Die letzten 5 Focus-News des innovations-reports im Überblick:

Im Focus: Can we see monkeys from space? Emerging technologies to map biodiversity

An international team of scientists has proposed a new multi-disciplinary approach in which an array of new technologies will allow us to map biodiversity and the risks that wildlife is facing at the scale of whole landscapes. The findings are published in Nature Ecology and Evolution. This international research is led by the Kunming Institute of Zoology from China, University of East Anglia, University of Leicester and the Leibniz Institute for Zoo and Wildlife Research.

Using a combination of satellite and ground data, the team proposes that it is now possible to map biodiversity with an accuracy that has not been previously...

Im Focus: Climate satellite: Tracking methane with robust laser technology

Heatwaves in the Arctic, longer periods of vegetation in Europe, severe floods in West Africa – starting in 2021, scientists want to explore the emissions of the greenhouse gas methane with the German-French satellite MERLIN. This is made possible by a new robust laser system of the Fraunhofer Institute for Laser Technology ILT in Aachen, which achieves unprecedented measurement accuracy.

Methane is primarily the result of the decomposition of organic matter. The gas has a 25 times greater warming potential than carbon dioxide, but is not as...

Im Focus: How protons move through a fuel cell

Hydrogen is regarded as the energy source of the future: It is produced with solar power and can be used to generate heat and electricity in fuel cells. Empa researchers have now succeeded in decoding the movement of hydrogen ions in crystals – a key step towards more efficient energy conversion in the hydrogen industry of tomorrow.

As charge carriers, electrons and ions play the leading role in electrochemical energy storage devices and converters such as batteries and fuel cells. Proton...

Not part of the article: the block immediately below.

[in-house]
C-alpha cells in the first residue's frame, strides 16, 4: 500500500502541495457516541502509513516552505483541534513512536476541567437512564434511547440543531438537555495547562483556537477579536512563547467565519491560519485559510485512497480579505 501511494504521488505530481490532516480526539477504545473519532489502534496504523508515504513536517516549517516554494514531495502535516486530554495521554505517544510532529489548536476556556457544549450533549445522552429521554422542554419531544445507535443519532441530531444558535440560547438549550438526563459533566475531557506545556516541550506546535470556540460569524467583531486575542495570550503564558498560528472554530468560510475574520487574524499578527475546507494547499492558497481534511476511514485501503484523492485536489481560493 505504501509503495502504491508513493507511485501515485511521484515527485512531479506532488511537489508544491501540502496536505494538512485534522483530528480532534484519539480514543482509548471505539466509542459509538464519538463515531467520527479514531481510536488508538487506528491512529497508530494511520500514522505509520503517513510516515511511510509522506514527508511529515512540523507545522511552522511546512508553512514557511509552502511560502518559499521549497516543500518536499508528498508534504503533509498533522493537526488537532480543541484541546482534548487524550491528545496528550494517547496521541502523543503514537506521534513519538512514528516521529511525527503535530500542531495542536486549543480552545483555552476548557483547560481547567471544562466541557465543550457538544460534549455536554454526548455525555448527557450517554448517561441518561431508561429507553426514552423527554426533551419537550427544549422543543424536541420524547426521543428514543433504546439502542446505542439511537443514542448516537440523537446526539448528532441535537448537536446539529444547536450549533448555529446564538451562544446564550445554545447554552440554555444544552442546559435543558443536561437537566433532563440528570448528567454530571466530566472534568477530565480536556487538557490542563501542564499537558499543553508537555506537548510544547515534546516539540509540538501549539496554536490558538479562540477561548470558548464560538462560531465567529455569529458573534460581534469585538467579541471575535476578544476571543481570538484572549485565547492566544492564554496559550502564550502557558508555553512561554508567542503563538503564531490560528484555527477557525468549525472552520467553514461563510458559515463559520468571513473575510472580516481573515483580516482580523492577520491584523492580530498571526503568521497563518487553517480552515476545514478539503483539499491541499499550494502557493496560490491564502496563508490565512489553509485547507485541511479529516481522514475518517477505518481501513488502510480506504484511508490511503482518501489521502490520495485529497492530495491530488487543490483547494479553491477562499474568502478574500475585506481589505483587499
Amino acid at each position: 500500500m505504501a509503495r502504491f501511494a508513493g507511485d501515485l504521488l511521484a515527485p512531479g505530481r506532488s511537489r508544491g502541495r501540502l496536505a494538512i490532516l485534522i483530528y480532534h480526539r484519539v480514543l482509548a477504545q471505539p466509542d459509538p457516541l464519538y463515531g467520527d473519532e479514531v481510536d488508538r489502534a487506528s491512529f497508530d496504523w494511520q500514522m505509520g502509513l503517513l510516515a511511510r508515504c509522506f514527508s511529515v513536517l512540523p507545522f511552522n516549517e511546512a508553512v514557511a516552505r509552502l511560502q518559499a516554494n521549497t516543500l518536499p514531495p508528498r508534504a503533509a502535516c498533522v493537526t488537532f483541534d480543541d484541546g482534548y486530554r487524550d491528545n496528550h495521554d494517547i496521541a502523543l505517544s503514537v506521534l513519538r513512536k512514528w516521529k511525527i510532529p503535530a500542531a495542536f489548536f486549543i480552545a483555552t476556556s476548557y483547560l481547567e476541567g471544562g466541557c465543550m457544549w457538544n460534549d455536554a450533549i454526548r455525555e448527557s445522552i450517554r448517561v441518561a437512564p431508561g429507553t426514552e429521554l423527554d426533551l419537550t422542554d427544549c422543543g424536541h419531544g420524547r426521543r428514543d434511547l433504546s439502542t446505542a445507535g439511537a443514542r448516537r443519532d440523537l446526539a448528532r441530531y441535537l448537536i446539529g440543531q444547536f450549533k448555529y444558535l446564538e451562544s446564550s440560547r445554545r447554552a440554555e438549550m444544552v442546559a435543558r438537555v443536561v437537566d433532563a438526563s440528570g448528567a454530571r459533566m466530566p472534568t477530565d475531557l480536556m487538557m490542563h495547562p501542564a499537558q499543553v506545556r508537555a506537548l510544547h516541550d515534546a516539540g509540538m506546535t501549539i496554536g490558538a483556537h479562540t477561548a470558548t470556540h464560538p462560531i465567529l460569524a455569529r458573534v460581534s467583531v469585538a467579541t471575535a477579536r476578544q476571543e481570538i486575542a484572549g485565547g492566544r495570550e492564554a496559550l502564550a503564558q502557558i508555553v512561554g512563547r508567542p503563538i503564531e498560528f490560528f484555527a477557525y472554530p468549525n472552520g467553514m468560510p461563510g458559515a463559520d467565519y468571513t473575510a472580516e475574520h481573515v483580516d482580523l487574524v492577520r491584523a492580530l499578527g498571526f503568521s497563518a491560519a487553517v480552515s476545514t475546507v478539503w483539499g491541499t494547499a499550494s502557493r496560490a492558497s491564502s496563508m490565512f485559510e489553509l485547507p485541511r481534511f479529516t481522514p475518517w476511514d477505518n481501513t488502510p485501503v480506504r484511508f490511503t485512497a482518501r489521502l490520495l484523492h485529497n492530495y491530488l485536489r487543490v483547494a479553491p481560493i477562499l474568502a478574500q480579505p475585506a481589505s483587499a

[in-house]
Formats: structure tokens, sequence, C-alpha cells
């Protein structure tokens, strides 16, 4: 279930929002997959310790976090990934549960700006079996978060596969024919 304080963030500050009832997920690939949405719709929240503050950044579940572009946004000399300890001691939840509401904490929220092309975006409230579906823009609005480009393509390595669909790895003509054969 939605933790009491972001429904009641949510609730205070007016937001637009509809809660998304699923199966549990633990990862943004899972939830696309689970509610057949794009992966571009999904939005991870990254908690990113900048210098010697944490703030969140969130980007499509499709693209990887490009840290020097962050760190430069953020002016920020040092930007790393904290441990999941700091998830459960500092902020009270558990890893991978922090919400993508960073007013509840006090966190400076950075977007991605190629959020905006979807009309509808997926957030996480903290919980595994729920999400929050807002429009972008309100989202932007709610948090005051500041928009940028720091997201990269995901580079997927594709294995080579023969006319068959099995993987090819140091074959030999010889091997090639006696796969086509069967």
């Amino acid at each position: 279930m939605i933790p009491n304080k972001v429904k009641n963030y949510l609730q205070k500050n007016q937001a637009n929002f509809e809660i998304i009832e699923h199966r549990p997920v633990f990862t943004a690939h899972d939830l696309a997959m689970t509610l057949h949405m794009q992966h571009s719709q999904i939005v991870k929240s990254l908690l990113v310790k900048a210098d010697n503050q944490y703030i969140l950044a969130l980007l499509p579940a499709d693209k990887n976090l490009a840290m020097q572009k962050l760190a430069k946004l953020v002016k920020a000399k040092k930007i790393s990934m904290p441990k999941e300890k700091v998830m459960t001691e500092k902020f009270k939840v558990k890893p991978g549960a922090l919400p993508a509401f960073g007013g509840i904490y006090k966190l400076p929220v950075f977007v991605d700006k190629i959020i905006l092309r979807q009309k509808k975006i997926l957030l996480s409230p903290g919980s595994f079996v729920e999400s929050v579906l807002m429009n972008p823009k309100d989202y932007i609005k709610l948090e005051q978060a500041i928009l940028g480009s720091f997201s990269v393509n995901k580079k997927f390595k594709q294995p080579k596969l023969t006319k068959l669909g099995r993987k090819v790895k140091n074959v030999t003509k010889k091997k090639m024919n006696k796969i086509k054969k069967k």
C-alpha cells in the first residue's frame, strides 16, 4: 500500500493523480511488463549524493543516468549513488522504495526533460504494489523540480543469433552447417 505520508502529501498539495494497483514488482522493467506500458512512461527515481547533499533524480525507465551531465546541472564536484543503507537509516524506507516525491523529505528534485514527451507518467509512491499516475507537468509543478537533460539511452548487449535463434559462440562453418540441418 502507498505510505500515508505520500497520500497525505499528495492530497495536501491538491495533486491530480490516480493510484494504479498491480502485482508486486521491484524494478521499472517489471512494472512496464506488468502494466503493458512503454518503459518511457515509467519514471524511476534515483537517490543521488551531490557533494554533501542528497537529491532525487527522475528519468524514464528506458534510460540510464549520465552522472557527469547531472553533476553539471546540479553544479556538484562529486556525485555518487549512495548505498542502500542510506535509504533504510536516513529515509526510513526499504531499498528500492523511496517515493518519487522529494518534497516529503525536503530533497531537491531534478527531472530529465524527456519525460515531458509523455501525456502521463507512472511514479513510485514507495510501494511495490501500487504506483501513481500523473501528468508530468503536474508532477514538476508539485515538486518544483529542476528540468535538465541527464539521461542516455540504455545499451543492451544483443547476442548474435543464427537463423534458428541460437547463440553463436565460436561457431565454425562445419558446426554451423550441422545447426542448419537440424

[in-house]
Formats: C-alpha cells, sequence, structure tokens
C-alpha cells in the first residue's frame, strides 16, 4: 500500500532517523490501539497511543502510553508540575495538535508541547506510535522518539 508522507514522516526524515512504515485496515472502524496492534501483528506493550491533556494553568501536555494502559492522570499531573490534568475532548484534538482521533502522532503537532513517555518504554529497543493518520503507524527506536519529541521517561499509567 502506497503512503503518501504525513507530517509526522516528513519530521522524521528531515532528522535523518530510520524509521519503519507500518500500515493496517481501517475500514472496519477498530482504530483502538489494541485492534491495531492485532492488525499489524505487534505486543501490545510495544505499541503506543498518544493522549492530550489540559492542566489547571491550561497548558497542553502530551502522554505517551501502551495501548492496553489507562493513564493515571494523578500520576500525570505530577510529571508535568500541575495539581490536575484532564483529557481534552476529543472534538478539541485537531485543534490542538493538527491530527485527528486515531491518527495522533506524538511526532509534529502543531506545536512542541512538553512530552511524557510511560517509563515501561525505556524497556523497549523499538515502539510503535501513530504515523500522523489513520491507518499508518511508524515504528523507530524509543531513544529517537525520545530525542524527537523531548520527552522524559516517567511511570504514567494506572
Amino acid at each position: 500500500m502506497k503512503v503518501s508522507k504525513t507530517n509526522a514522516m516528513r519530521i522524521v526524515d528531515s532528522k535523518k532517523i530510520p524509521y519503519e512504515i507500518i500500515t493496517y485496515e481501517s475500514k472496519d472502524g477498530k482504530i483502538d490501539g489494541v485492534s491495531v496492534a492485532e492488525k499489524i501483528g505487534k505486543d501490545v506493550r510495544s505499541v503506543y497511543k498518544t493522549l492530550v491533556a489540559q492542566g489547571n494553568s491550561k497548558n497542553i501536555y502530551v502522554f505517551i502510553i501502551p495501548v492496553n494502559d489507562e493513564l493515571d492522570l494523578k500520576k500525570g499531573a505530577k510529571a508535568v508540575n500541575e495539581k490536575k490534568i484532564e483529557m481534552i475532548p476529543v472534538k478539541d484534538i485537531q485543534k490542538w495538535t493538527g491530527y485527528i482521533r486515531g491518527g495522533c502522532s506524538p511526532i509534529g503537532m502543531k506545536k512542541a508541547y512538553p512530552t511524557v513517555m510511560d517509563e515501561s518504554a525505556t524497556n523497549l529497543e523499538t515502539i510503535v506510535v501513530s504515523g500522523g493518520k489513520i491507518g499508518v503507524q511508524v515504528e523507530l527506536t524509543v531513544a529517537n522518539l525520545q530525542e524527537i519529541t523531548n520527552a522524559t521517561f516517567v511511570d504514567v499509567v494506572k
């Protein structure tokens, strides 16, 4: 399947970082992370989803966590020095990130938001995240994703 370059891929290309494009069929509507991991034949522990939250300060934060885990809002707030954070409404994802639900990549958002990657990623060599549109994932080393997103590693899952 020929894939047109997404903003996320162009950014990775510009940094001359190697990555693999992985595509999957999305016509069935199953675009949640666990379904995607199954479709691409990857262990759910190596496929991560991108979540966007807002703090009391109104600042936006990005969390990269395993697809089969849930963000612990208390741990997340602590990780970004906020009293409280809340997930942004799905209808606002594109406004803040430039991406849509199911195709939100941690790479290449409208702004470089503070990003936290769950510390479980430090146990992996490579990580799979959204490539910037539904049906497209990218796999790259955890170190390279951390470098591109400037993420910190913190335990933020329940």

Im Focus: A unique data centre for cosmological simulations

Scientists from the Excellence Cluster Universe at the Ludwig-Maximilians-Universität Munich have establised "Cosmowebportal", a unique data centre for cosmological simulations located at the Leibniz Supercomputing Centre (LRZ) of the Bavarian Academy of Sciences. The complete results of a series of large hydrodynamical cosmological simulations are available, with data volumes typically exceeding several hundred terabytes. Scientists worldwide can interactively explore these complex simulations via a web interface and directly access the results.

With current telescopes, scientists can observe our Universe’s galaxies and galaxy clusters and their distribution along an invisible cosmic web. From the...

Im Focus: Scientists develop molecular thermometer for contactless measurement using infrared light

Temperature measurements possible even on the smallest scale / Molecular ruby for use in material sciences, biology, and medicine

Chemists at Johannes Gutenberg University Mainz (JGU) in cooperation with researchers of the German Federal Institute for Materials Research and Testing (BAM)...

All Focus news of the innovation-report >>>

Anzeige

Anzeige

Event News

Plants are networkers

19.06.2017 | Event News

Digital Survival Training for Executives

13.06.2017 | Event News

Global Learning Council Summit 2017

13.06.2017 | Event News

 
Latest News

Touch Displays WAY-AX and WAY-DX by WayCon

27.06.2017 | Power and Electrical Engineering

Drones that drive

27.06.2017 | Information Technology

Ultra-compact phase modulators based on graphene plasmons

27.06.2017 | Physics and Astronomy

VideoLinks
B2B-VideoLinks
More VideoLinks >>>